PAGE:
• Walk past the entire building before turning right down the entrance path, or
  • Park in the free municipal lot near Hudson Valley Brewery and walk behind the building, up the path, and to the shops.

Personally, I've never been a believer that heavy foot traffic is a requirement for having a successful business. When I looked for the office space for A Little Beacon Blog's Space, I knew I wanted it to be a destination for pop-up shops and workshops, and my landlord warned me several times that foot traffic was low. Located across from Key Food and next to a car wash and smoke shop, I wasn't afraid. I knew that the kind of events held in this space required aggressive marketing anyway, and was up for the challenge. So far, all of the pop-up shops hosted here have had very good turnouts for the three days they are here.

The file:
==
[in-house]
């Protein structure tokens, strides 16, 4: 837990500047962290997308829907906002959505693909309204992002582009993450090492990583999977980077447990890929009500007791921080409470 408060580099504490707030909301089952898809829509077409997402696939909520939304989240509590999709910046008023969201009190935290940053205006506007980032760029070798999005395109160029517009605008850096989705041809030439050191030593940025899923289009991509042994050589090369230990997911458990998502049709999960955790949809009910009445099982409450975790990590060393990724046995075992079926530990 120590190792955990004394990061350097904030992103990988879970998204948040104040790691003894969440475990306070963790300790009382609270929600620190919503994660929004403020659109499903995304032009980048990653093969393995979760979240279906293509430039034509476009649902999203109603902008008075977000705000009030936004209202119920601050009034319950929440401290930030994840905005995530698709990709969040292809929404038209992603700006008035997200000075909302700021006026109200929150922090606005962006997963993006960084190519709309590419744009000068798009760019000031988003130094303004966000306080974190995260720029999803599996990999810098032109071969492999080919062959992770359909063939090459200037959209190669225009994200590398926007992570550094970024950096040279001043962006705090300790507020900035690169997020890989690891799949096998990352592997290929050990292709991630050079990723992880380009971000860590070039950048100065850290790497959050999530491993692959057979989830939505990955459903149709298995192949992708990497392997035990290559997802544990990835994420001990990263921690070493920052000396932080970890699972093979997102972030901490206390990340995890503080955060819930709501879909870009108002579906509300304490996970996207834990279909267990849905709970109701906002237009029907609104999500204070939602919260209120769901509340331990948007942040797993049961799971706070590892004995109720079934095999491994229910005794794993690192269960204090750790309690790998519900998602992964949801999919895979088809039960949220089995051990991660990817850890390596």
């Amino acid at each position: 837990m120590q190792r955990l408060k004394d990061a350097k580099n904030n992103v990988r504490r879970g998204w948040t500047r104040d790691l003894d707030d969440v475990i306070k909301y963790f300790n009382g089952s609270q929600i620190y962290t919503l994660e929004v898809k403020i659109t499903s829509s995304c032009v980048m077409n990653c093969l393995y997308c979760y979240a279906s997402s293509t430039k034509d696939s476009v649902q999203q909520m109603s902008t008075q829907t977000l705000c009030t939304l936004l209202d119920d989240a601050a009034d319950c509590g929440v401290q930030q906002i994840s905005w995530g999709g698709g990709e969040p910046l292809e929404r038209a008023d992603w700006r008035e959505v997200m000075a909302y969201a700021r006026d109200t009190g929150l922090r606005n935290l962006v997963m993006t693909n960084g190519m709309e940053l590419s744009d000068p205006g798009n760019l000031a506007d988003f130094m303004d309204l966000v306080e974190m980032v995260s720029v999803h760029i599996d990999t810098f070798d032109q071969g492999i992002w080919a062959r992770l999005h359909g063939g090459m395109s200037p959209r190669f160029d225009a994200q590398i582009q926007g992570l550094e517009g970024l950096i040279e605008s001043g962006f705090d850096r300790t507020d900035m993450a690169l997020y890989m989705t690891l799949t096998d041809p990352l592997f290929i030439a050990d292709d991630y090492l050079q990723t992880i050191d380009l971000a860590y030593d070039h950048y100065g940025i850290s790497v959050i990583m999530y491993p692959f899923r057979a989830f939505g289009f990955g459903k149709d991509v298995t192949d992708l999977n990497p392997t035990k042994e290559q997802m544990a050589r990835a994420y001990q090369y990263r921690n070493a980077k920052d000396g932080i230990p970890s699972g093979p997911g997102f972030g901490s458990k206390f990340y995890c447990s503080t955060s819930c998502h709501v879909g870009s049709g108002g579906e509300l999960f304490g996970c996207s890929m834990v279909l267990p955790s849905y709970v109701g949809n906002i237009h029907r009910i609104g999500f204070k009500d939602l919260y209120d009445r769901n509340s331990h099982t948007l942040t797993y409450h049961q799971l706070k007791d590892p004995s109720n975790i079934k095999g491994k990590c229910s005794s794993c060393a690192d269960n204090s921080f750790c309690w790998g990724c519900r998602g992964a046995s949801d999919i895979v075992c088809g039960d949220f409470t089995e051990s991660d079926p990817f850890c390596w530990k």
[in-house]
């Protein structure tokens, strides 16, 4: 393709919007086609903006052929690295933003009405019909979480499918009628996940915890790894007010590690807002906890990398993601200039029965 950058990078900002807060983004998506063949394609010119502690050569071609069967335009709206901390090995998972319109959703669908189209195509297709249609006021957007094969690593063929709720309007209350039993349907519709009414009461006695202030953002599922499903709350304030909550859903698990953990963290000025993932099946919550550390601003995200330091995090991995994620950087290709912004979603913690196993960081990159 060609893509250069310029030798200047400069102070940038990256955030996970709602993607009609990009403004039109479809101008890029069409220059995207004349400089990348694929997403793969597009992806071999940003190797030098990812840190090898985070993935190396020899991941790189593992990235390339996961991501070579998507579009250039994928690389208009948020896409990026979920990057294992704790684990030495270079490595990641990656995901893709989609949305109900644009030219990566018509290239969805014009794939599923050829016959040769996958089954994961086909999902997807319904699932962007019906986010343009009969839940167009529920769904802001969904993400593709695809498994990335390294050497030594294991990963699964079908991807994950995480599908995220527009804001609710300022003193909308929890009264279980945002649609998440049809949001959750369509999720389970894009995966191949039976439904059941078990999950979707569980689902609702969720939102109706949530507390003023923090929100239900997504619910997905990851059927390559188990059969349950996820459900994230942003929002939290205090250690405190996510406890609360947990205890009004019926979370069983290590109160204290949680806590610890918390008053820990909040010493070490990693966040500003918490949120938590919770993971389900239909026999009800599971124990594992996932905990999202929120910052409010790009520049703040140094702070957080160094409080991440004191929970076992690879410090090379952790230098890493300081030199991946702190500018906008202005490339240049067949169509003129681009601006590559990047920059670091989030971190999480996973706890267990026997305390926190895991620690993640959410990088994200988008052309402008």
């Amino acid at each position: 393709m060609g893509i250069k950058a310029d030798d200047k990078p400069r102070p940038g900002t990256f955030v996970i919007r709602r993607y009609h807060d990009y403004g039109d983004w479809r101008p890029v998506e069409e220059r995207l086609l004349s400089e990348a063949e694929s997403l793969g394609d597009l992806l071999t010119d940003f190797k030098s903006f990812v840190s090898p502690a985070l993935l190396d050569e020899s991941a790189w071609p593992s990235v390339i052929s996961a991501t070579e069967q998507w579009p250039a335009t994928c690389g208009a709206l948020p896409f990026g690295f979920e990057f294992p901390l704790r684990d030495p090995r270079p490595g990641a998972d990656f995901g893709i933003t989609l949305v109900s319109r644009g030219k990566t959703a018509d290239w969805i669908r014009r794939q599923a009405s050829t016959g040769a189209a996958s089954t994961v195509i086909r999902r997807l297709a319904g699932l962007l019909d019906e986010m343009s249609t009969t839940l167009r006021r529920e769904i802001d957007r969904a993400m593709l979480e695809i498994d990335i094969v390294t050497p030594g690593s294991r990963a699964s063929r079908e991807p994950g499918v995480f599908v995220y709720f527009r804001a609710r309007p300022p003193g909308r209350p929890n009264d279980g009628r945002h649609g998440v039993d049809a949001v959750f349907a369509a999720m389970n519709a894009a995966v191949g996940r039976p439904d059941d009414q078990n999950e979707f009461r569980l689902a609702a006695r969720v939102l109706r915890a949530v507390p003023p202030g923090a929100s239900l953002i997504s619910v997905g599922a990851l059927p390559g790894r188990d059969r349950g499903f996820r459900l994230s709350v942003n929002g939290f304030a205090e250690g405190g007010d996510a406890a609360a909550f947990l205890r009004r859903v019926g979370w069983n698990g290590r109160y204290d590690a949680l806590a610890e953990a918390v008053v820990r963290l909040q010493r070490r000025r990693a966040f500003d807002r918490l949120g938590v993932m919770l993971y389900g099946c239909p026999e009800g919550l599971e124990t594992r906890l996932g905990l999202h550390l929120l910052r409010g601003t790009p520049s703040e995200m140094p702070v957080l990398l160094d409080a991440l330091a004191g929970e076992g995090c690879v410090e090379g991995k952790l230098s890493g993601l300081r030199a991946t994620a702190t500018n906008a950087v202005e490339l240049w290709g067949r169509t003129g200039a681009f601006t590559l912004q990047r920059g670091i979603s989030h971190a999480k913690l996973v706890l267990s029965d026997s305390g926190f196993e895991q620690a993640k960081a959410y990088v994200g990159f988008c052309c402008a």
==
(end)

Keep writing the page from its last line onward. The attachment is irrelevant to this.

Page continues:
Here's another example: The Hop. That restaurant originally opened in 2010 on the early East End of town, across from the Howland Cultural Center, where higher foot traffic on the weekend and in late afternoons or during the week is to expected. But then The Hop moved allllllllll the way around the bend, down at the very end of Main Street, across from the Fishkill Creek waterfall.